ANI Photo | Delhi’s air quality shows slight improvement, shifts from ‘Very Poor’ to ‘Poor’ category

The air quality in Delhi improved on Friday morning, moving from ‘Very Poor’ on Thursday to the ‘Poor’ category, according to the Central Pollution Control Board (CPCB).
As per the CPCB, the AQI at Anand Vihar was recorded in the ‘Poor’ category at 300 at 8 am. The air quality in New Moti Bagh was also in the ‘Poor’ category, with an AQI of 294. At IGI Airport (T3), the AQI was slightly lower, falling into the ‘Poor’ category at 291. However, the air quality in Punjabi Bagh remained in the ‘Very Poor’ category, with an AQI of 333.
On Thursday morning, the overall air quality in the national capital was recorded in the ‘Very Poor’ category.
According to the CPCB, the AQI at IGI Airport (T3) was recorded in the ‘Very Poor’ category at 334 on Thursday morning. The AQI in the New Moti Bagh area was recorded in the ‘Very Poor’ category at 343 at 7 am.
Similarly, the AQI in Punjabi Bagh was recorded in the ‘Very Poor’ category at 405. At Jawaharlal Nehru Stadium it was recorded in the ‘Very Poor’ category at 345.
The AQI for R. K. Puram was recorded at 360 in the ‘Very Poor’ range. Furthermore, as per the CPCB, the AQI was recorded in the ‘Very Poor’ range at 358 in the Anand Vihar area at 7 am.
The Supreme Court on Wednesday stressed the need to stop crop residue burning, which affects air quality in the Delhi-National Capital Region (NCR) and asked state governments to take steps to curb pollution.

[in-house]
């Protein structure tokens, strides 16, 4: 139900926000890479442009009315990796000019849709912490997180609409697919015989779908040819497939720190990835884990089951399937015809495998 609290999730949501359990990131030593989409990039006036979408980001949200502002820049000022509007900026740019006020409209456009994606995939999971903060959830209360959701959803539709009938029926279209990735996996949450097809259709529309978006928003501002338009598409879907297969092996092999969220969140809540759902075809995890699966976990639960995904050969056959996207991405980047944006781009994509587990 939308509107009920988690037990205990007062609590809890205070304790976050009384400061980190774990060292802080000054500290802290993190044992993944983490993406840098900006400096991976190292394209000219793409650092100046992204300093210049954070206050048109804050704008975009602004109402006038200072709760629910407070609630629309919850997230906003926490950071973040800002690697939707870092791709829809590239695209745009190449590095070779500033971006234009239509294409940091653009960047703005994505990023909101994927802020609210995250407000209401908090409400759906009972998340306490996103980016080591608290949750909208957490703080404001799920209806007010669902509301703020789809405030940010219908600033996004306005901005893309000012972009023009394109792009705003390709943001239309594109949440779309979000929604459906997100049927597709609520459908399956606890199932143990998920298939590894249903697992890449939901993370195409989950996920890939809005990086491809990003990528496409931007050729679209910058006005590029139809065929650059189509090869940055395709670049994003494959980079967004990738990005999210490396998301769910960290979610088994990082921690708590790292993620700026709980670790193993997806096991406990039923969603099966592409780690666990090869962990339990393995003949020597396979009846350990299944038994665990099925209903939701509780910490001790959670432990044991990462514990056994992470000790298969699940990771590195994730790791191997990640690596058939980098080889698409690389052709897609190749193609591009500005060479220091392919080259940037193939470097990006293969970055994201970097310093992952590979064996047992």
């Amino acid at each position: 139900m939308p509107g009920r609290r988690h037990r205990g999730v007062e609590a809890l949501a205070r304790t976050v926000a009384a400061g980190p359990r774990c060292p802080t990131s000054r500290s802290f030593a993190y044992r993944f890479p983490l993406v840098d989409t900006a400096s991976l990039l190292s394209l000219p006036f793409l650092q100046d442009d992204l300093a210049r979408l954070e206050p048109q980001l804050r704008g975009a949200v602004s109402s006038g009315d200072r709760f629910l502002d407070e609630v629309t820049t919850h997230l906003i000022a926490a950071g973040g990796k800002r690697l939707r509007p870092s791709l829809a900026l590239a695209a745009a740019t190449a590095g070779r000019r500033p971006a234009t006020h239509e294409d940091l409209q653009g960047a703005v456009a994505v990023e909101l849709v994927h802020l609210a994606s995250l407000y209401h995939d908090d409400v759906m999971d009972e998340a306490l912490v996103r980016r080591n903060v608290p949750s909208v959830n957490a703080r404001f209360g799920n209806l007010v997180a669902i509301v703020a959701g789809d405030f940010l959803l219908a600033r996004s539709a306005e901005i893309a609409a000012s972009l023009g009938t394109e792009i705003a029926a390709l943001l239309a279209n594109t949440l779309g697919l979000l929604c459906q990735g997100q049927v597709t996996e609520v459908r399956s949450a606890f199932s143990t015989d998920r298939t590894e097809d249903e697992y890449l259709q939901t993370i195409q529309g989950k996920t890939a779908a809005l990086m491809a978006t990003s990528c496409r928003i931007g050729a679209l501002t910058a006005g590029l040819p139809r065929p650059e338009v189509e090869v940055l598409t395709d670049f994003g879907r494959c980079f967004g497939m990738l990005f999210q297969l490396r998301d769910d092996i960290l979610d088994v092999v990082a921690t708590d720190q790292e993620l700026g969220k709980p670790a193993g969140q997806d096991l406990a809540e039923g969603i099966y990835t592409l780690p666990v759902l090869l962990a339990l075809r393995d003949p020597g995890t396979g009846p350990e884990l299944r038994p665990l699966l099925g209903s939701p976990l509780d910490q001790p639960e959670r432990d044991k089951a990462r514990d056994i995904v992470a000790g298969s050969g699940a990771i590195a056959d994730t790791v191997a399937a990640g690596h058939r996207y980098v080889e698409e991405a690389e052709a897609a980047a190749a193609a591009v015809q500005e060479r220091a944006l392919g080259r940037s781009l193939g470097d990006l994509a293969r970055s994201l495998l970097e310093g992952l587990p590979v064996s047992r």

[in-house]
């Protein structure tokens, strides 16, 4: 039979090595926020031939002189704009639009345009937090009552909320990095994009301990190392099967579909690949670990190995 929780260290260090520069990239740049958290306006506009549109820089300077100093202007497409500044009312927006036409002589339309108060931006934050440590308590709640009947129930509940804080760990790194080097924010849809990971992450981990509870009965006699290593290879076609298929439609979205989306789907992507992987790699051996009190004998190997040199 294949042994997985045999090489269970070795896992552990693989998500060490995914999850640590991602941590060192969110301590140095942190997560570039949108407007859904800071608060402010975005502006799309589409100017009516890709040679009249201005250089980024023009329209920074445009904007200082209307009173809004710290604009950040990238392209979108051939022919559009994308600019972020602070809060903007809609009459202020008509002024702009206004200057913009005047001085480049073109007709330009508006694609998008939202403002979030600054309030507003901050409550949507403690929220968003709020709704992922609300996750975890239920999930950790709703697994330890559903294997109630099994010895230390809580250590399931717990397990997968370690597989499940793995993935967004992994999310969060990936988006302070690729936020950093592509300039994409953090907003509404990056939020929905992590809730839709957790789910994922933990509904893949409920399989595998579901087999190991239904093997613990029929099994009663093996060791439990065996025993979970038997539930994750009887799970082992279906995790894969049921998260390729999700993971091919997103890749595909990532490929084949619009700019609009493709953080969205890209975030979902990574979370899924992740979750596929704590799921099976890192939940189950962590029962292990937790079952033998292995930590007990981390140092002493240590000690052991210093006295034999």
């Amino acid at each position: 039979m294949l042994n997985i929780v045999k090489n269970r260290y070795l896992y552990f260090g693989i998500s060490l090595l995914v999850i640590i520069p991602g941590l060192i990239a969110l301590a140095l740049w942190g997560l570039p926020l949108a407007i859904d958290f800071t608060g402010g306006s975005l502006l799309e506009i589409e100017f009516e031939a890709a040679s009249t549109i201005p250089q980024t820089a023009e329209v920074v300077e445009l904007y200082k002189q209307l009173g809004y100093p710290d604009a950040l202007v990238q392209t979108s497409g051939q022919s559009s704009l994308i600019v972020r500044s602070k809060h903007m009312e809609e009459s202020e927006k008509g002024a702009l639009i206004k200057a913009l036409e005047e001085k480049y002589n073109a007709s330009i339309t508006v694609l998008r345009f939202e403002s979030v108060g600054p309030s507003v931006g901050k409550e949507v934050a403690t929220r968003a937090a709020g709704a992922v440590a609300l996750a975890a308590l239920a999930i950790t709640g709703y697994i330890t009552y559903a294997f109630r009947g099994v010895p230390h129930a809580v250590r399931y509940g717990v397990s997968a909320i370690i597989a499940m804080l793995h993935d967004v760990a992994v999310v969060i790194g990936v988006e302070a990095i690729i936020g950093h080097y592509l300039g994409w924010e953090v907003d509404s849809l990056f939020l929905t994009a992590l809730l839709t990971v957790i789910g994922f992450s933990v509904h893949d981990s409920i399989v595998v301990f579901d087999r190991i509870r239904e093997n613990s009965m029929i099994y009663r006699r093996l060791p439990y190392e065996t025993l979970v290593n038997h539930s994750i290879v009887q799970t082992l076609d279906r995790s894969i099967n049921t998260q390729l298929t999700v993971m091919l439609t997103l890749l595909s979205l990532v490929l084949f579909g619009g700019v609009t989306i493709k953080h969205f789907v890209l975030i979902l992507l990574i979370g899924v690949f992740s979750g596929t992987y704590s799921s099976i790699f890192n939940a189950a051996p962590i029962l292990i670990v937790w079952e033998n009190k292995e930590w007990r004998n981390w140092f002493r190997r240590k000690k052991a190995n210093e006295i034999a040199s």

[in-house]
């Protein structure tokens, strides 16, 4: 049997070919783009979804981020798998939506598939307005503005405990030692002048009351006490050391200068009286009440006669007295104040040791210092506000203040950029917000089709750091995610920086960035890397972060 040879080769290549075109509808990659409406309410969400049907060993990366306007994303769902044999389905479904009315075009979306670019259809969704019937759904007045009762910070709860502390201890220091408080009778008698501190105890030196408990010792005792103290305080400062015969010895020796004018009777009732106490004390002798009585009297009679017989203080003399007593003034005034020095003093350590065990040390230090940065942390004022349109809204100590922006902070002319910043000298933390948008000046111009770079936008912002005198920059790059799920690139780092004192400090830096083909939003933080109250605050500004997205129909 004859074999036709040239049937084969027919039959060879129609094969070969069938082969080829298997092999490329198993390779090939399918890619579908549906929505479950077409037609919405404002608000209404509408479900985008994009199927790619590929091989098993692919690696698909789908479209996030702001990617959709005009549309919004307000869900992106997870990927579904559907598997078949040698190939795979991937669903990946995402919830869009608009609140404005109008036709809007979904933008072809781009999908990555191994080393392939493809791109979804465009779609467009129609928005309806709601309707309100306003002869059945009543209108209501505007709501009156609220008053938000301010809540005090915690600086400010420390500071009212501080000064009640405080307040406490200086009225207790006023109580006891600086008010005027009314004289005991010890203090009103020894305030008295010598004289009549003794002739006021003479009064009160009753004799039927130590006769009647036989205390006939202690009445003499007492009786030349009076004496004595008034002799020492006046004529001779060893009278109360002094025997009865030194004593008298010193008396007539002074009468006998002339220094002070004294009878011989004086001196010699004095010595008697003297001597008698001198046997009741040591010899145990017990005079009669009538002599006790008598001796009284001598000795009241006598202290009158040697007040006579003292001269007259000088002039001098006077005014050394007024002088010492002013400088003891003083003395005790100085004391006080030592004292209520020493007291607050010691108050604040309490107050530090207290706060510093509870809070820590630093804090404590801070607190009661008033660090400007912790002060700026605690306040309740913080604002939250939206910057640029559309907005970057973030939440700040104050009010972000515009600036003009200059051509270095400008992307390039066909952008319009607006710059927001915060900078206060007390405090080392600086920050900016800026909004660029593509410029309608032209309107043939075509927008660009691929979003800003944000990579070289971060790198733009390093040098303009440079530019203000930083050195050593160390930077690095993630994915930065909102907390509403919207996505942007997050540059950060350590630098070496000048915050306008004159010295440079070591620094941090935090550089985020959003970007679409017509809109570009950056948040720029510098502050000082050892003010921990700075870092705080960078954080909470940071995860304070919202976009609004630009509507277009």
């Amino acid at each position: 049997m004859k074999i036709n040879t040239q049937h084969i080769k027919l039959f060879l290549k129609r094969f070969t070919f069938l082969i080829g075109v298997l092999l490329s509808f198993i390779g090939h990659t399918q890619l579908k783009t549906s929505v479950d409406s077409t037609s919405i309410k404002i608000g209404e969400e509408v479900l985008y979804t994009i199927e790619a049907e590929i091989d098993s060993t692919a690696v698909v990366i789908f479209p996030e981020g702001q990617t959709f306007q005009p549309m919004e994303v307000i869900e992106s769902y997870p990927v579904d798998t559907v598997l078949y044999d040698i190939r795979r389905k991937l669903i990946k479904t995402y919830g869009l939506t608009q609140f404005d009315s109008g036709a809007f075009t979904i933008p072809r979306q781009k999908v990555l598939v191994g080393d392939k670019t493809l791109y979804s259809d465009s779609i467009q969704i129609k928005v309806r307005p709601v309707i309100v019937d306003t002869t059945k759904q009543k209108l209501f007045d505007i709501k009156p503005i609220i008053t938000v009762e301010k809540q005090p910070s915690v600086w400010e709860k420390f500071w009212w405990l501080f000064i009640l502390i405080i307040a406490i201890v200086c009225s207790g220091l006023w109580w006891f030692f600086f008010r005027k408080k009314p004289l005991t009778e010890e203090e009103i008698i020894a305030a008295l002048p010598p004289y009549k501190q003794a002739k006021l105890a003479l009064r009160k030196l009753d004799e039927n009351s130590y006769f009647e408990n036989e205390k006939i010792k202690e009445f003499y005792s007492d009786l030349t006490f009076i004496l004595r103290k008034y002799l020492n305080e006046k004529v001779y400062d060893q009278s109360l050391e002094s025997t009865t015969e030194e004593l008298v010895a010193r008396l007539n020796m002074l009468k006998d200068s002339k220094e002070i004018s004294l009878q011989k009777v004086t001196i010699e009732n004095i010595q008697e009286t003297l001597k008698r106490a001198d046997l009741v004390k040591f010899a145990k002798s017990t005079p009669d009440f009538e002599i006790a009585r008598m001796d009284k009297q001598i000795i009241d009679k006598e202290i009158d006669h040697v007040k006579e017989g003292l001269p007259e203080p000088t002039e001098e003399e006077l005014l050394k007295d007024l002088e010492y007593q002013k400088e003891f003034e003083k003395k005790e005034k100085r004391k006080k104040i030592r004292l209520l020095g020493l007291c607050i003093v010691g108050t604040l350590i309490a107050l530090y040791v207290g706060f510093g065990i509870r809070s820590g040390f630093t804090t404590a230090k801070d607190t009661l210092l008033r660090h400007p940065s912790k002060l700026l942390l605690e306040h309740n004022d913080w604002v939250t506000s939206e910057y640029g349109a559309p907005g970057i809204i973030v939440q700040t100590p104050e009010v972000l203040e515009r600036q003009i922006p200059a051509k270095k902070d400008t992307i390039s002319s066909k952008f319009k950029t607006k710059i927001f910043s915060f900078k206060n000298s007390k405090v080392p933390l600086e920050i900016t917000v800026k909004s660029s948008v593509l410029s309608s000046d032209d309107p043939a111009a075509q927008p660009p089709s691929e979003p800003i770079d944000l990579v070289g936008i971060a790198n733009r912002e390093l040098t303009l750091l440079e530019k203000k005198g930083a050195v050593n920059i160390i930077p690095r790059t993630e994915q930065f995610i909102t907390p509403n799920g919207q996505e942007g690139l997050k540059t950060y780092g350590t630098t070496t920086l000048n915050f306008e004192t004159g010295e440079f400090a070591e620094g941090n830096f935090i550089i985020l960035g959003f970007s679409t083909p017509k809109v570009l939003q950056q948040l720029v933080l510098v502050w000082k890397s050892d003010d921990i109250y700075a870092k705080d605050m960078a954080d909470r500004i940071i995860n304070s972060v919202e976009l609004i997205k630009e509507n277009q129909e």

“Let us at least make an endeavour for the next winter to be a little better,” a bench of Justices Sanjay Kishan Kaul and Sudhanshu Dhulia said. Crop burning “must stop,” Justice Kaul said while underscoring the need for judicial monitoring to ensure people do not face the same scenario every winter.
The apex court observed that farm fires were still significant. The top court was hearing a matter related to an air pollution issue in Delhi-NCR during the winter, year after year. The bench took note that several meetings of the committee chaired by the Union Cabinet Secretary were held and it has prepared an action plan for states, including Punjab and Haryana, to deal with the issue. The bench asked the states concerned to implement the action plans and submit progress reports to the apex court within two months.
“Possibly, this matter needs continuous monitoring. What happens is that when the problem arises, we suddenly take it up. The court must monitor it for some time,” the bench observed.
Attorney General R Venkataramani also submitted a note on the Centre’s behalf about the steps to be taken to check farm fires and also placed the minutes of meetings of the committee chaired by the Cabinet Secretary.
“There is something to be done by Punjab, something to be done by Haryana, something to be done by Delhi and something to be done by different ministries,” the court said.
The Punjab government has also filed an affidavit containing details about the recovery of environmental compensation from those responsible for crop residue burning. On the last hearing, the top court was informed by the Punjab that a total of Rs two crore in environmental compensation had been imposed on the offenders.
The bench noted that the recovered amount is still only about 53 per of the penalty imposed. “Recoveries must be speeded up,” it asked. The bench has now posted the matter for hearing on February 27. The apex court was seized of a plea filed in 1985 on air pollution and the vexed issue of crop residue burning arose from it

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